NIFTC feature film production funds and regulations

The NIFTC has a wide variety of support schemes including two main production funds: the Northern Ireland Film Production Fund (NIFPF) launched in 2003, and the Lottery Funding.
Funding criteria are for projects to be of cultural relevance to Northern Ireland, to use at least 50% of its shooting time in Northern Ireland and to have at least 65% of its budget already in place.
The terms of the NIFTC investments are negotiated case by case, but the NIFTC is an equity investor so they do anticipate recouping alongside other similar investors.
The NIFPF is for the production of feature films and TV Dramas. Applicants can apply for between £150,000 and £600,000 or 25% of the project’s total budget.
Lottery funding for feature film production is of a maximum of £150,000 per project. Another recent lottery funding called Made In Northern Ireland is available to lower budget feature films that can get from £4,500 up to a maximum of £50,000 per project.


Established in 1997, Scottish Screen is the national agency for the development of all aspects of the moving image in Scotland. It is funded by the Scottish Executive and distributes National Funding to the local screen industry. Its annual budget for the development and production of short films, feature films and theatrical documentaries is around £3m.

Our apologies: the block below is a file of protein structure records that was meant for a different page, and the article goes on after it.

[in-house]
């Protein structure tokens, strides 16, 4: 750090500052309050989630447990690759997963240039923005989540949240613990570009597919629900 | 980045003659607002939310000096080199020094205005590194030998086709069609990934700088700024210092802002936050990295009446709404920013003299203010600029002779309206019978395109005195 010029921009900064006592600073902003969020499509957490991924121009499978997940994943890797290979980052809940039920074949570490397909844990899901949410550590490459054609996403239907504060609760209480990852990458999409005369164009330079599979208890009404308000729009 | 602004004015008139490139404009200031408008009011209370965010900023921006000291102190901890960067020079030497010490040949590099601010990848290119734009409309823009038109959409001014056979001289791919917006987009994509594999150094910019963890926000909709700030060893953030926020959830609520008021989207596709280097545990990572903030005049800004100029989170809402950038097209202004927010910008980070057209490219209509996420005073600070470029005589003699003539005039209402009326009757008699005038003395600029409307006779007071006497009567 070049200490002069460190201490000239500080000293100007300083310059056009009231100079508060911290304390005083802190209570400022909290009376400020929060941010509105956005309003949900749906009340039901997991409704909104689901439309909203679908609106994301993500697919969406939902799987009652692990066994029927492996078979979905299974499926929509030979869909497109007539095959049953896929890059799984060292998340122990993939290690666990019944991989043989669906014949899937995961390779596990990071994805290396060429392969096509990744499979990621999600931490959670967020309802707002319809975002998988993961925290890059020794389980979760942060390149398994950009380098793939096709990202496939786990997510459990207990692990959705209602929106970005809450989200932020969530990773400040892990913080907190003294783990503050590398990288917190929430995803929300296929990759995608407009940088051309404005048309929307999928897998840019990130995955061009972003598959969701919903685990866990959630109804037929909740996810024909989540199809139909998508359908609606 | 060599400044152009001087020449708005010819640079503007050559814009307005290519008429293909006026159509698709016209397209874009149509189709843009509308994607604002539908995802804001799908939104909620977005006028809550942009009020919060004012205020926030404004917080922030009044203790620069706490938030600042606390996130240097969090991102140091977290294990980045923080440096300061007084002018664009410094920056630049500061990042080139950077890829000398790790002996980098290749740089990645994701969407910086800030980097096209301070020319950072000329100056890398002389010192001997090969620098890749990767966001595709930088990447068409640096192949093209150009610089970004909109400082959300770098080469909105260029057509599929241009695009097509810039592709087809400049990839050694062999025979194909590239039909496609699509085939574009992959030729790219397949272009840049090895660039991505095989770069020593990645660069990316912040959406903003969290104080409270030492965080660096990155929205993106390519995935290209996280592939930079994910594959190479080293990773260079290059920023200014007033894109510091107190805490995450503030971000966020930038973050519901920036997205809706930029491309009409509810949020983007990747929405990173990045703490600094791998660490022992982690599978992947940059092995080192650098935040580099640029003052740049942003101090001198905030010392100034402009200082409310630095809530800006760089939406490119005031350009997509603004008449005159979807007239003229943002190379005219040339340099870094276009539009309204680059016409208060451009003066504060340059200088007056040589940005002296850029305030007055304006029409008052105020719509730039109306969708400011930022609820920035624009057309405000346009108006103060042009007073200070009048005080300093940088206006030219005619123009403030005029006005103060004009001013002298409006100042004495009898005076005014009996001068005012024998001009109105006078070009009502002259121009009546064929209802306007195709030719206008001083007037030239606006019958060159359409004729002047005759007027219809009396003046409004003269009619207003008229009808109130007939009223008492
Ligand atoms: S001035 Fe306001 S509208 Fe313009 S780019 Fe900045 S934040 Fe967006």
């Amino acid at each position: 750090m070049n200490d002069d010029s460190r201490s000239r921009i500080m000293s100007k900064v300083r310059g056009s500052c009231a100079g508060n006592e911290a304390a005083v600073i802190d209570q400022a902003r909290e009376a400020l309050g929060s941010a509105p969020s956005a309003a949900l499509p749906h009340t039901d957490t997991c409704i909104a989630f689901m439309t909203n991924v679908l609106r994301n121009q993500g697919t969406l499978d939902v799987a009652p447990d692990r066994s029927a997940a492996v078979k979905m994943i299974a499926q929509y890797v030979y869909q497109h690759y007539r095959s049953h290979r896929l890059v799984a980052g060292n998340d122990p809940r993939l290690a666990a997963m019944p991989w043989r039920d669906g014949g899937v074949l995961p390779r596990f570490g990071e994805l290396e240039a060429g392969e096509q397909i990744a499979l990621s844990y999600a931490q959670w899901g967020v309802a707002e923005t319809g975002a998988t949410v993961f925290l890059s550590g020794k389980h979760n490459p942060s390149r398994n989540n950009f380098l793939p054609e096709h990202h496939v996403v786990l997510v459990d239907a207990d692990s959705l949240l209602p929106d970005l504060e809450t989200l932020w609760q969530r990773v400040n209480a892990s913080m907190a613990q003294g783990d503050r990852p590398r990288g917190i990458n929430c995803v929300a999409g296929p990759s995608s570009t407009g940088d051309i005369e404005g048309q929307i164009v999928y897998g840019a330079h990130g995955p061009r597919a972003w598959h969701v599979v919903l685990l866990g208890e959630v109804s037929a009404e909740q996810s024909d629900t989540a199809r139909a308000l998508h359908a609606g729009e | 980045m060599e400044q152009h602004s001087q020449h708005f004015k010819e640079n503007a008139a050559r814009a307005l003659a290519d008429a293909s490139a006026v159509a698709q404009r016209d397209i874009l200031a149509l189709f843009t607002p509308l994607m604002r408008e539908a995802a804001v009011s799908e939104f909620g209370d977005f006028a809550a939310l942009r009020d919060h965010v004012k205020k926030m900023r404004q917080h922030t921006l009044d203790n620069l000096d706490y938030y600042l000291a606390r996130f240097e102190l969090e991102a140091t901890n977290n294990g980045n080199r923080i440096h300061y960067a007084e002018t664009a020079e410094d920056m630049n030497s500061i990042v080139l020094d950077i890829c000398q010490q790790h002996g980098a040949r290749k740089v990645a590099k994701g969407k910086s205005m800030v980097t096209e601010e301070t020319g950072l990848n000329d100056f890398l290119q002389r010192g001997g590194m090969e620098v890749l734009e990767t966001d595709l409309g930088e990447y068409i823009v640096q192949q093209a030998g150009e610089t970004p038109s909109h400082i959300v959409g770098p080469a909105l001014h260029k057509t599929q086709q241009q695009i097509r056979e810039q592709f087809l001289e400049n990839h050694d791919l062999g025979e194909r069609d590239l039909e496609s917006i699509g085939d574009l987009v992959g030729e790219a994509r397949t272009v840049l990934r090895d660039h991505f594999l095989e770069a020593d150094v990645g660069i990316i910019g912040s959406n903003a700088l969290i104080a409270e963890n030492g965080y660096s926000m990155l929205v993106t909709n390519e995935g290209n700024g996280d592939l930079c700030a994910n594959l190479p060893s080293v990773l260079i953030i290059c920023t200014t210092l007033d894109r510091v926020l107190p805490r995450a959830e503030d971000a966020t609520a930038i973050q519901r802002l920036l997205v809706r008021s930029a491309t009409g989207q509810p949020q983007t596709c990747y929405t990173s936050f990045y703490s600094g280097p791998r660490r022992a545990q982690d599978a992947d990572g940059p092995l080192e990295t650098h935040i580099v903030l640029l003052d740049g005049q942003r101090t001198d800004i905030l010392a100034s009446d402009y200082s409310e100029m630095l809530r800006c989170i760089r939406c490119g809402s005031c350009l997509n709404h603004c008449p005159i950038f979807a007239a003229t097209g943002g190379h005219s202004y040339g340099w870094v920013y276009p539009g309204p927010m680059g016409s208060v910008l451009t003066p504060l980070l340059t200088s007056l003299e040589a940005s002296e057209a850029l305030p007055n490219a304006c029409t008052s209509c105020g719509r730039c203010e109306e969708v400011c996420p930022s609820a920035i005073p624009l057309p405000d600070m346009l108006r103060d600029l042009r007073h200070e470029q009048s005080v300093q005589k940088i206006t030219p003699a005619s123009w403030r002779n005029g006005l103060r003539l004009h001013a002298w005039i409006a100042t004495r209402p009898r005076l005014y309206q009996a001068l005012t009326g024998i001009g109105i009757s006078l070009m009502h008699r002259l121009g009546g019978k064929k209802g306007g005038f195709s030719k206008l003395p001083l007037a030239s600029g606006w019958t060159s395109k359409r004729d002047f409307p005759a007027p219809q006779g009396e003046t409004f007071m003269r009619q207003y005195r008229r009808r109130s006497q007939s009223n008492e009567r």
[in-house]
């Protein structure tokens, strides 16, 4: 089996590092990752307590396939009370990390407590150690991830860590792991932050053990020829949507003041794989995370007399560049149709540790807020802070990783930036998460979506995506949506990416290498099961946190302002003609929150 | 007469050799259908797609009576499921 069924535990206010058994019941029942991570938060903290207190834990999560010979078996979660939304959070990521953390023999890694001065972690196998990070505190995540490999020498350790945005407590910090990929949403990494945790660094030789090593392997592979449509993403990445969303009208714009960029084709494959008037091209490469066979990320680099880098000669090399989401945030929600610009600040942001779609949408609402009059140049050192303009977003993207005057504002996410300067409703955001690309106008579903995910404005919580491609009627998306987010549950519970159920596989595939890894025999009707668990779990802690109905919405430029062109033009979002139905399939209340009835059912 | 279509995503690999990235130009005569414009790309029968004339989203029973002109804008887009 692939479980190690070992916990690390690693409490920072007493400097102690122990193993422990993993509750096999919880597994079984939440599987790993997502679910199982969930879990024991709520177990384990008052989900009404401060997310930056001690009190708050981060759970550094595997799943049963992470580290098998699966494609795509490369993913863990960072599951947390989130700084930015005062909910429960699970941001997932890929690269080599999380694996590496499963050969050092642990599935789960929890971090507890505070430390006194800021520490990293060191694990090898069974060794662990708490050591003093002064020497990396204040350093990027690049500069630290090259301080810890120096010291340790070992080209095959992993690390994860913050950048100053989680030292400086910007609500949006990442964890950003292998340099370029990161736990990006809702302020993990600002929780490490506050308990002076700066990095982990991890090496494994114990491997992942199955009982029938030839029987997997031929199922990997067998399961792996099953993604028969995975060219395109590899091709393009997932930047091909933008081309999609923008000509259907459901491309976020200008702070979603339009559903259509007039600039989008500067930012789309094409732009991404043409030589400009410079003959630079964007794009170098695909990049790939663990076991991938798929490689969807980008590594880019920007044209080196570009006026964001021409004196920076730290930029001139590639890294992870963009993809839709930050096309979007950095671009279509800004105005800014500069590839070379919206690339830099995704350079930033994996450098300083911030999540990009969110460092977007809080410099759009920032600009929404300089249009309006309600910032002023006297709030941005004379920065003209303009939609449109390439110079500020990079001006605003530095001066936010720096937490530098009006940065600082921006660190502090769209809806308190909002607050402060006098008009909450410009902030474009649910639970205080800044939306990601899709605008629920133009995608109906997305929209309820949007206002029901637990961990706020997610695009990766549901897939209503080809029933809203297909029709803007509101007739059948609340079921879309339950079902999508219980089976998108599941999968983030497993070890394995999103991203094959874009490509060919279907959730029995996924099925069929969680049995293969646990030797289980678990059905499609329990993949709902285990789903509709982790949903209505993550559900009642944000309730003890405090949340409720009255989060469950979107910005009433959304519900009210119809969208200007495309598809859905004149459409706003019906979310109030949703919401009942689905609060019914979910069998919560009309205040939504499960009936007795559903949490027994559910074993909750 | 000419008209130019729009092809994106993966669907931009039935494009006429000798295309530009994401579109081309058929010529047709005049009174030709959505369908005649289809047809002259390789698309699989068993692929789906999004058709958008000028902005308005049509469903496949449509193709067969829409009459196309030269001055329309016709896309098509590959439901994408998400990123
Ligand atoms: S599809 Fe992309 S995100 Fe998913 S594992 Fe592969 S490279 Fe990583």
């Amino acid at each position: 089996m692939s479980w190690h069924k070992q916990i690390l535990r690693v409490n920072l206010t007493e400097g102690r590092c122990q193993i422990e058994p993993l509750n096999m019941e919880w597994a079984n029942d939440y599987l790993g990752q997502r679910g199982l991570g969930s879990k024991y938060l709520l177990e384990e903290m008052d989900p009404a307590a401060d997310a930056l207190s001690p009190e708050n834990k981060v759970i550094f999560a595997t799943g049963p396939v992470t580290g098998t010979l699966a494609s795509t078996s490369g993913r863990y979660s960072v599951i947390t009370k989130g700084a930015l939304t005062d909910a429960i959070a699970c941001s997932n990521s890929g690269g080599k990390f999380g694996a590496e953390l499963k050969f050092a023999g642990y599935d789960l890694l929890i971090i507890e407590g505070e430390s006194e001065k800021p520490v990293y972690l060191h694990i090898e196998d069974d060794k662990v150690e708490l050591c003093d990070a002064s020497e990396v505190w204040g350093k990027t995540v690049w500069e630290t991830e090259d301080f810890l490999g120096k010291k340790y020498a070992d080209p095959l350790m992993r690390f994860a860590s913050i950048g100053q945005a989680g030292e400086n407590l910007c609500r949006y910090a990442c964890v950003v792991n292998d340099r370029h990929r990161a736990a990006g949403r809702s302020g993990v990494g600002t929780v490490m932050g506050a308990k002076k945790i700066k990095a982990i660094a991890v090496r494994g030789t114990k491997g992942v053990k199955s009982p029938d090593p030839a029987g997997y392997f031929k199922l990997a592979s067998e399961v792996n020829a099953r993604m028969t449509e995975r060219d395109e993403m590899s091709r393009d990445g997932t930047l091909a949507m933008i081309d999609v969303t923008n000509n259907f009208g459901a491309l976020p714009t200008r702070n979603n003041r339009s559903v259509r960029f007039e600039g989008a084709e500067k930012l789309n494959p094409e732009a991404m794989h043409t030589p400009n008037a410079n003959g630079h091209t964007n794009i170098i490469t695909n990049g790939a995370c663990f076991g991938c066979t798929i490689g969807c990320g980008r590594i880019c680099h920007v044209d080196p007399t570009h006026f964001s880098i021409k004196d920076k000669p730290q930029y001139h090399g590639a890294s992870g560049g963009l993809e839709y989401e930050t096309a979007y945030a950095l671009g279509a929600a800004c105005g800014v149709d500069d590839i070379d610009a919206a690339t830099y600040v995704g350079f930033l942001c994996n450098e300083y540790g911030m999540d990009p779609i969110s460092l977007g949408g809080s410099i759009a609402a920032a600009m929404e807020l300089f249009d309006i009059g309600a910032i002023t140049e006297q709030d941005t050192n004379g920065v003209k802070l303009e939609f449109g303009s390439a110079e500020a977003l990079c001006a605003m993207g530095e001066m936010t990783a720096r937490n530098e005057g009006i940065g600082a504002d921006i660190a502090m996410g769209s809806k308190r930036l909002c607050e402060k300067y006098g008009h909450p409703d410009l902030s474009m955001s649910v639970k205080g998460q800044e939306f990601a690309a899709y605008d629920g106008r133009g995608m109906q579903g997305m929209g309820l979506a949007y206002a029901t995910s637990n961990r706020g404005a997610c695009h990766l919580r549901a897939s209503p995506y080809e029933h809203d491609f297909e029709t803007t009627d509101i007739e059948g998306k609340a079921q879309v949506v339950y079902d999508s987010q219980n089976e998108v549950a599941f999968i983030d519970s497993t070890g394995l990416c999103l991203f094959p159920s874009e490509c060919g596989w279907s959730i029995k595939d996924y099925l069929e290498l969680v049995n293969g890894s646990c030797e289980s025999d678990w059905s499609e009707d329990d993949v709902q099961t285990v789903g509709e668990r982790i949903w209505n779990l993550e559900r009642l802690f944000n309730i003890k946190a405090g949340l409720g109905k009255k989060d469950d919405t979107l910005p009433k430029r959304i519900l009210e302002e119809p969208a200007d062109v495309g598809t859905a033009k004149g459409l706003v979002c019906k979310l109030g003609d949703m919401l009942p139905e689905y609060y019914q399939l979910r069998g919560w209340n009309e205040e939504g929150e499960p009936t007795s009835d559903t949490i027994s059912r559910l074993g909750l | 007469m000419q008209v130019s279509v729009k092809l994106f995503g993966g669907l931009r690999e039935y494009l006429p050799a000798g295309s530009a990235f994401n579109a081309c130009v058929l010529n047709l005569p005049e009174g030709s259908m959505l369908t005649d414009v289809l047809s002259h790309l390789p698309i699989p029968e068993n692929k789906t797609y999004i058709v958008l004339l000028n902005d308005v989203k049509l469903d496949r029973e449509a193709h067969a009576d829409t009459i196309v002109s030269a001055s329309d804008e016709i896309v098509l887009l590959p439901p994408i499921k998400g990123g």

Scotland’s unique locations, experienced English speaking crews and co-production and co-financing opportunities attract a wide variety of foreign producers. For instance the Scottish filmmaker David Mackenzie’s first feature The Last Great Wilderness (2002) was co-produced with the Danish major Zentropa who also produced in Scotland Lone Scherfig’s Wilbur Wants to Kill Himself [+see also:
film profile
(2002), with the UK, Sweden and France.
Other European co-productions that received Scottish Screen support include the UK/Irish co-productions The Magdalene Sisters [+see also:
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(2002) by the Scottish Peter Mullan, Blind Flight (2004) starring Ian Hart, the UK/French co-production Young Adam, David Mackenzie’s second feature film shown in Cannes 2003, and Ken Loach’s films Sweet Sixteen [+see also:
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and Ae Fond Kiss [+see also:
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The Hollywood film The Jacket [+see also:
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by John Maybury starring Adrian Brody and Kiera Knightly was also supported by Scottish Screen last year. The film was produced by George Clooney and Steven Soderbergh’s Section Eight in association with Peter Gruber with co-financing from the German fund VIP Medienfonds. The film was released in the UK mid-May by Warner Bros.